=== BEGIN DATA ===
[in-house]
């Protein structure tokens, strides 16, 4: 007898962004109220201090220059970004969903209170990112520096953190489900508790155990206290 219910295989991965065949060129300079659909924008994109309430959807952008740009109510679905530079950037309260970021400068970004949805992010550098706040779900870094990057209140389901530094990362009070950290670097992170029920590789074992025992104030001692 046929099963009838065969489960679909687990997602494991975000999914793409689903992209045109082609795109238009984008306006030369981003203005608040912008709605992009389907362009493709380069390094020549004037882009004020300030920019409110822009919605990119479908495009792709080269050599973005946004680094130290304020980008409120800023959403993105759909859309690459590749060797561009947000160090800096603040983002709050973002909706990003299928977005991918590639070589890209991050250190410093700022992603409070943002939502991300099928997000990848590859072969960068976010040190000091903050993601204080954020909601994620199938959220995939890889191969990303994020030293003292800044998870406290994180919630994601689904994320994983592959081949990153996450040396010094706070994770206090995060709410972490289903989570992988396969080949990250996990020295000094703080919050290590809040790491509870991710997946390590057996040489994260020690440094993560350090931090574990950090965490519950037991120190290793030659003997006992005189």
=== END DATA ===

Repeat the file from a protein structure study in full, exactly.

[in-house]
């Protein structure tokens, strides 16, 4: 007898962004109220201090220059970004969903209170990112520096953190489900508790155990206290 219910295989991965065949060129300079659909924008994109309430959807952008740009109510679905530079950037309260970021400068970004949805992010550098706040779900870094990057209140389901530094990362009070950290670097992170029920590789074992025992104030001692 046929099963009838065969489960679909687990997602494991975000999914793409689903992209045109082609795109238009984008306006030369981003203005608040912008709605992009389907362009493709380069390094020549004037882009004020300030920019409110822009919605990119479908495009792709080269050599973005946004680094130290304020980008409120800023959403993105759909859309690459590749060797561009947000160090800096603040983002709050973002909706990003299928977005991918590639070589890209991050250190410093700022992603409070943002939502991300099928997000990848590859072969960068976010040190000091903050993601204080954020909601994620199938959220995939890889191969990303994020030293003292800044998870406290994180919630994601689904994320994983592959081949990153996450040396010094706070994770206090995060709410972490289903989570992988396969080949990250996990020295000094703080919050290590809040790491509870991710997946390590057996040489994260020690440094993560350090931090574990950090965490519950037991120190290793030659003997006992005189």